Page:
NEW YORK (MainStreet) — In warm, sunny, retirement landscapes from Phoenix to Fort Myers, retirees are putting the pedal to the medal on so-called “low-speed vehicles” — more formally known as golf carts.
But these aren’t your grandfather’s golf carts. The new breed of retirement community roadster can go up to 25 miles per hour, and owners are as likely to use them to hit Target or Denny’s as they are to ride the local links.
These souped-up golf carts aren’t cheap. According to the Orlando Sentinel, they can go for as high as $9,000, and new regulations on low-speed vehicles have insurance rates are climbing to about $600 per year.
So what’s a white-haired road warrior with a need for speed to do about rising golf cart costs, especially those exorbitant insurance rates?
We tapped a few financial experts to examine the landscape and offer some tips on what retirees can do about the financial management side of the go-go golf cart equation.
First up, Howard Mills, director and chief adviser of the Insurance Industry Group of Deloitte, who says golf cart owners need to do some due diligence.“As with any insurance policy, read the contract,” he says. “Know your needs and work with your insurance professional to make sure you have the proper coverage.”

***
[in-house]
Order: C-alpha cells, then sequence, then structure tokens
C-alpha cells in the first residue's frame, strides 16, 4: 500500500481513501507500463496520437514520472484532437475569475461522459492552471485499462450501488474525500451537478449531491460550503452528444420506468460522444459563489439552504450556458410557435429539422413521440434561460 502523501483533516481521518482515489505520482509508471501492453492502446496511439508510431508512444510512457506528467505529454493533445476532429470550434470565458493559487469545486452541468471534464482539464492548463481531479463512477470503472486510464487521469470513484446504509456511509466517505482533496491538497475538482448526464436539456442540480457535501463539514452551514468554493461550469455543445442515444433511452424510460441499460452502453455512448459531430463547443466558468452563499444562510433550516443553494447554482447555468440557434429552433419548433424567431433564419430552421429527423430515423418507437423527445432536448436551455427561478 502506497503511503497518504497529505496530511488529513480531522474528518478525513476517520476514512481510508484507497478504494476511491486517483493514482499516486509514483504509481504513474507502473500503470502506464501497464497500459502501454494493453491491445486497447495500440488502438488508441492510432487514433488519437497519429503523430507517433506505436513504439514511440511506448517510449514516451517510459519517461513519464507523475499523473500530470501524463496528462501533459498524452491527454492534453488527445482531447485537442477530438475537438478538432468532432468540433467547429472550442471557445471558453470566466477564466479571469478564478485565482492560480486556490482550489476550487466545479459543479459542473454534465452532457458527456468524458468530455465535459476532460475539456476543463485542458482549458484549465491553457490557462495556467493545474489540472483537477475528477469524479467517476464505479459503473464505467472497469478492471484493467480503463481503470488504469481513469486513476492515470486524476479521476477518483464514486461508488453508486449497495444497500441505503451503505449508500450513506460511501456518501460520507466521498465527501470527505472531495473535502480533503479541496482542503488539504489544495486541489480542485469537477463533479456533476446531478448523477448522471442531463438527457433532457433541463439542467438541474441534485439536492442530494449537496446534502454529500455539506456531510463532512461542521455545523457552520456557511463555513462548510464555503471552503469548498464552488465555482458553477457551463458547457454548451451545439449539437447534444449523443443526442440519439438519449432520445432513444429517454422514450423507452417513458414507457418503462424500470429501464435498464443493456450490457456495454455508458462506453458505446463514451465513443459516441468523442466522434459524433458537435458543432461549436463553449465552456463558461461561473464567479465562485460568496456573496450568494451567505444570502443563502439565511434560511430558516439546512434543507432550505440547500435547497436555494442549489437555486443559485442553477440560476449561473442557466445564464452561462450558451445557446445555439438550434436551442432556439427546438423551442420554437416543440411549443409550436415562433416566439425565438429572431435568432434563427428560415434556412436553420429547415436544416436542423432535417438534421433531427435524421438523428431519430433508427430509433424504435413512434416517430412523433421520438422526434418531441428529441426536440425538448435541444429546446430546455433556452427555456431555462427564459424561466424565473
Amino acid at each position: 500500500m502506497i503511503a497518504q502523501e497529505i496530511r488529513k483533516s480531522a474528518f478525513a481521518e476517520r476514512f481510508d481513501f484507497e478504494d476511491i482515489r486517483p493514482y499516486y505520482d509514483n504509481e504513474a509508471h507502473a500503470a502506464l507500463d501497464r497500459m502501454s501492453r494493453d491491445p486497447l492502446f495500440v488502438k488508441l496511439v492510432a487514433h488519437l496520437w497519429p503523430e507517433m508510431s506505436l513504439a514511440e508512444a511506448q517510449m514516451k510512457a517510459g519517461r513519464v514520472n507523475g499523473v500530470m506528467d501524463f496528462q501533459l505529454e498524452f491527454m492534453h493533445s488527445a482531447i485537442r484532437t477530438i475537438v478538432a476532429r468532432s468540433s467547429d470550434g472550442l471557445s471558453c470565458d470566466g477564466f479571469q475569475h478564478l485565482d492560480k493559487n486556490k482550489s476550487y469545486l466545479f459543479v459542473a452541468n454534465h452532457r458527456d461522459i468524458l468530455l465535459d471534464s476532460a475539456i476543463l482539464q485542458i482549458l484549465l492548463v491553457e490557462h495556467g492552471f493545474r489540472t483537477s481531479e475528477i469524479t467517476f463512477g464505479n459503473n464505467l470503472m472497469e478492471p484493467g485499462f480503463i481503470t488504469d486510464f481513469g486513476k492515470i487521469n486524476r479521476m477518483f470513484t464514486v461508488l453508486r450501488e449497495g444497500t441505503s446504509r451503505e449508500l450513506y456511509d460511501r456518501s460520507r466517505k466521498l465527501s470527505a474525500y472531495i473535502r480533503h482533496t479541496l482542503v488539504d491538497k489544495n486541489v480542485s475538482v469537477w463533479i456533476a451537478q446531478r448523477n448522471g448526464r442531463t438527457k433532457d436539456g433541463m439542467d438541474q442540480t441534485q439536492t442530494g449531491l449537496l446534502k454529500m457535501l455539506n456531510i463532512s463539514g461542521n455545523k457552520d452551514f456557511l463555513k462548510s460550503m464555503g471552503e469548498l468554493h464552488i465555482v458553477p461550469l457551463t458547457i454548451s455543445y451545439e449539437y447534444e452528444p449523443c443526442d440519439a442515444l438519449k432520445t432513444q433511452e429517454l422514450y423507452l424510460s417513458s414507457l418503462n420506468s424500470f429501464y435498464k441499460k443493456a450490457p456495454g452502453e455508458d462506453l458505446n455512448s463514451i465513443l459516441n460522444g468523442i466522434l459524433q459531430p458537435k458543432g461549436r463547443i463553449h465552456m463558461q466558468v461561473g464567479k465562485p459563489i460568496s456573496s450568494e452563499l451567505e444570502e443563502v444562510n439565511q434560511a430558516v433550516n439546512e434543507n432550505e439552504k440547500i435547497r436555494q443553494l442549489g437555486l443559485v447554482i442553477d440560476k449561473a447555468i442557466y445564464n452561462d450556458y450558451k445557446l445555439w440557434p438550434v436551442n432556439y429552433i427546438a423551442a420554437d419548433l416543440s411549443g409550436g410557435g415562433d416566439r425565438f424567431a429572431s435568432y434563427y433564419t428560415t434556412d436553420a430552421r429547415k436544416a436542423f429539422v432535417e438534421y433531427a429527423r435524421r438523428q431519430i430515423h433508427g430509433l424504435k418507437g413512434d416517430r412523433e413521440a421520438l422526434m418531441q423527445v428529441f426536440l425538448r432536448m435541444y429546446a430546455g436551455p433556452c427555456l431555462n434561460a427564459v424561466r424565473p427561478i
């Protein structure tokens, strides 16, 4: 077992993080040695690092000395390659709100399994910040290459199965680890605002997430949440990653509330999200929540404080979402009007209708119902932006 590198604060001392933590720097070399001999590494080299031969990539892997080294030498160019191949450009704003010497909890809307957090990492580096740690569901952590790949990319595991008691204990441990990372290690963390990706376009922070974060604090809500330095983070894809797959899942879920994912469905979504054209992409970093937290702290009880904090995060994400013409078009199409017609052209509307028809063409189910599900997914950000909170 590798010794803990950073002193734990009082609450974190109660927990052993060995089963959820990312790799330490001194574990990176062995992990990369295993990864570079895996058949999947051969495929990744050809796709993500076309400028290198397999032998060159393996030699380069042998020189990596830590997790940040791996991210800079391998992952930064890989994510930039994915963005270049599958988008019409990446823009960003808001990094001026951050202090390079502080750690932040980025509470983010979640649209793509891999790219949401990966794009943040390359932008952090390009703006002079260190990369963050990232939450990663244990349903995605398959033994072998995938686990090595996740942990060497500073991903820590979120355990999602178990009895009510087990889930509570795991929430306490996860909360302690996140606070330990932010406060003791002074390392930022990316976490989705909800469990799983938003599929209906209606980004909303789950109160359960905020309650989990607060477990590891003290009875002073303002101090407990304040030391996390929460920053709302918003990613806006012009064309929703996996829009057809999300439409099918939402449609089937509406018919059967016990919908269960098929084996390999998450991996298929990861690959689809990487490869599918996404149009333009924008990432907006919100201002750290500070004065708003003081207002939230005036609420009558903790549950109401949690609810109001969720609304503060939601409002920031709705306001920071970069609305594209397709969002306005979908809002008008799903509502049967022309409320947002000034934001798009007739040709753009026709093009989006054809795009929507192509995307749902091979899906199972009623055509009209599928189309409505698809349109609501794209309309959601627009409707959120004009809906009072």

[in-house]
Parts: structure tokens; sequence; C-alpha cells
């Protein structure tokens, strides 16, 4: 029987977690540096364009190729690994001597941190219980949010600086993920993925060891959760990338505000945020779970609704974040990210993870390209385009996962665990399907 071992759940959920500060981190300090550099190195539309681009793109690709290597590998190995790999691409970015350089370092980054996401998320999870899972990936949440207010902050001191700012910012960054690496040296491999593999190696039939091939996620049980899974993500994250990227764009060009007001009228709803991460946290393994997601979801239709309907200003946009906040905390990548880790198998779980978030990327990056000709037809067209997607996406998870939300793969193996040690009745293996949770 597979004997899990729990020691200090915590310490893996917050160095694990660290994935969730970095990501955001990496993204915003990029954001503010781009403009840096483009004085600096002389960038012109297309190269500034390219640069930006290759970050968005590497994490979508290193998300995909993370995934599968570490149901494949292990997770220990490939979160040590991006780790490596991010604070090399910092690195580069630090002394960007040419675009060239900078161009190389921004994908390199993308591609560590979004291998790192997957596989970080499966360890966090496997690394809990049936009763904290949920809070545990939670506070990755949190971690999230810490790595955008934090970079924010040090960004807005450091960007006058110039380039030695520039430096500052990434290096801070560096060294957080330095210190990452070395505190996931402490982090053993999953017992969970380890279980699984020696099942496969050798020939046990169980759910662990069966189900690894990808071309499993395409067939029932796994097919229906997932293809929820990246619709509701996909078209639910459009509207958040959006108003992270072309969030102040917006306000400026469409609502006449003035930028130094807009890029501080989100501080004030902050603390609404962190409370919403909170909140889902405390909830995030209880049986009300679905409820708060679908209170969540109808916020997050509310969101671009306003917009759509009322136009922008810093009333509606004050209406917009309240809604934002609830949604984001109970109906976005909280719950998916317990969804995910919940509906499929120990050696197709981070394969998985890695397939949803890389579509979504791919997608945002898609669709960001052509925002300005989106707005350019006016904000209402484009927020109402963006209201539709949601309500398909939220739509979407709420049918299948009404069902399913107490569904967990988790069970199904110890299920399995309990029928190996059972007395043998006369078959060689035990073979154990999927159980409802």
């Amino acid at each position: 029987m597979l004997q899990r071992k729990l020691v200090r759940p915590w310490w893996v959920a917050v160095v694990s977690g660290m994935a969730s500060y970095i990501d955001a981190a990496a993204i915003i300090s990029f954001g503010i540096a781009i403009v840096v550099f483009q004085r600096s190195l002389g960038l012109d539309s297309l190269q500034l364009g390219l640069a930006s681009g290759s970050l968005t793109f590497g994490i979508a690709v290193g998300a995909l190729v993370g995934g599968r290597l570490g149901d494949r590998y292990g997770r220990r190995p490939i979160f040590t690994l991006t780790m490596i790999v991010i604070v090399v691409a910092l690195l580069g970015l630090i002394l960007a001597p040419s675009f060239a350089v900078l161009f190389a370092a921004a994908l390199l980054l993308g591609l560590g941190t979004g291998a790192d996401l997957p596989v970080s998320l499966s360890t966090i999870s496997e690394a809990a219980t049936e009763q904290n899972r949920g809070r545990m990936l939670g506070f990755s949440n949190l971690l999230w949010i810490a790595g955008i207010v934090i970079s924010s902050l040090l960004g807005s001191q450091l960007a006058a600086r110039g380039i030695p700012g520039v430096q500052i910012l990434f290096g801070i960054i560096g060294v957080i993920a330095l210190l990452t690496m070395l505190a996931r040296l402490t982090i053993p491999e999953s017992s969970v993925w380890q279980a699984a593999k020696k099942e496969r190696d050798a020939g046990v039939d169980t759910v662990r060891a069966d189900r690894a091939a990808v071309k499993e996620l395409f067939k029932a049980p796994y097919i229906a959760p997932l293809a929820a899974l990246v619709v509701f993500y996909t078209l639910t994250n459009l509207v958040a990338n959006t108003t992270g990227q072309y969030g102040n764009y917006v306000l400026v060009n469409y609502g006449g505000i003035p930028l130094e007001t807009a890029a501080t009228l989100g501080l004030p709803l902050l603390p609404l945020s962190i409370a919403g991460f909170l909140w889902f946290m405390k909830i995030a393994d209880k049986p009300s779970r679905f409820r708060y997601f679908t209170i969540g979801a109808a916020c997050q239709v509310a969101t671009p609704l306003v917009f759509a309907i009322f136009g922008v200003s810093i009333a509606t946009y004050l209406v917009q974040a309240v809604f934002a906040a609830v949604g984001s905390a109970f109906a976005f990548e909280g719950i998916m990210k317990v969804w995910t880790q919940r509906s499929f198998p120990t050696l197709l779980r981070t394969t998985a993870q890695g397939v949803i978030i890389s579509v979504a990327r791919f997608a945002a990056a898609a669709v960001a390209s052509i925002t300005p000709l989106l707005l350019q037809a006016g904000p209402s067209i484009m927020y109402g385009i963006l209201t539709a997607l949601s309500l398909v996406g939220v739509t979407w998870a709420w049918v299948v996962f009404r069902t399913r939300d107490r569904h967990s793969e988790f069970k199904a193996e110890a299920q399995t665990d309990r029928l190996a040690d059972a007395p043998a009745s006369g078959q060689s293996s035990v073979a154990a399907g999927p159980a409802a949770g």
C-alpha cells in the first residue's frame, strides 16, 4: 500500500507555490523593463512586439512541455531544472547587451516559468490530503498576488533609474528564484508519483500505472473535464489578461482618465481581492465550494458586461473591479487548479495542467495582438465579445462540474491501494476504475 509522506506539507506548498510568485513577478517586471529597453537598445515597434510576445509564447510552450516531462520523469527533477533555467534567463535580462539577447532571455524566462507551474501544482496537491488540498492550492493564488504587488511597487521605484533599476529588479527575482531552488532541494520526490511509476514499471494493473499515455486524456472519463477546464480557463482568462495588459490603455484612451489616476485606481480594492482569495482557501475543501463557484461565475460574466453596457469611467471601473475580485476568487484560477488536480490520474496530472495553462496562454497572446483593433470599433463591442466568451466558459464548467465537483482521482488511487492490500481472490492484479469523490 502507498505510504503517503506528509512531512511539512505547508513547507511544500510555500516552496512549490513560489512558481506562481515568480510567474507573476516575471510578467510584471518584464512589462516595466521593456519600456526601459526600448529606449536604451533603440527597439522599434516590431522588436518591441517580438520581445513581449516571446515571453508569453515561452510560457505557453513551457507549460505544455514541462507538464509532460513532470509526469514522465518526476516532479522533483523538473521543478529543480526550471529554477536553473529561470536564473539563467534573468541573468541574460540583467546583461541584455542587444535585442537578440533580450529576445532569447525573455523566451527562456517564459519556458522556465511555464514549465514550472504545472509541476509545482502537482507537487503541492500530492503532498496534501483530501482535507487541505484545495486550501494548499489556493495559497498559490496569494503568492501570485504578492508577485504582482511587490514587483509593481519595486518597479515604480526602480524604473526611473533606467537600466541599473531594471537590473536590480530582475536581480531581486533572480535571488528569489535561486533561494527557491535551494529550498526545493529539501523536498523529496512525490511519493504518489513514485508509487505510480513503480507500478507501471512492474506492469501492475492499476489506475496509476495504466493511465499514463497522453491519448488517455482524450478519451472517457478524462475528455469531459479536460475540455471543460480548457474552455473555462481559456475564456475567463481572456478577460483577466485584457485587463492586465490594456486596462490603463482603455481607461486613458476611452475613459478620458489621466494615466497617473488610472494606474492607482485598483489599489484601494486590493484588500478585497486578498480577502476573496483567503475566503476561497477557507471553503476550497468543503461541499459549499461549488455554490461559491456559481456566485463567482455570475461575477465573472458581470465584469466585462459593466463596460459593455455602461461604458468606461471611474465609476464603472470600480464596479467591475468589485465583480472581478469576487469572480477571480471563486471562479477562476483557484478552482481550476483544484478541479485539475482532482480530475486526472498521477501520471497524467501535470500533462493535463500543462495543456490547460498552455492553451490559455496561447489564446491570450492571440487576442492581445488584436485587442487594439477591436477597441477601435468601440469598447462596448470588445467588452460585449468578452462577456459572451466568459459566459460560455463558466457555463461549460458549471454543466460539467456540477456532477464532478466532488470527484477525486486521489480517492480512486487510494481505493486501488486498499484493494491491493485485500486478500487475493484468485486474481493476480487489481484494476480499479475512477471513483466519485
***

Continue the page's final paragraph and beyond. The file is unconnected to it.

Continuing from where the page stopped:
Mills adds that owners should know the rules of the road before they buy a golf cart.
“The standard homeowners policy covers golf carts that have not been modified to go faster than 25 miles per hour in certain circumstances,” he says. “The carts need to be parked and used on a golf course (or crossing the road to park or while playing golf) or at home, including private residential communities, for coverage to be in effect.”
There are different ways to insure a golf cart. “One of the most convenient may be to add a rider to the homeowners policy in states where this is available. Another option is to get a dedicated golf cart insurance policy,” he says.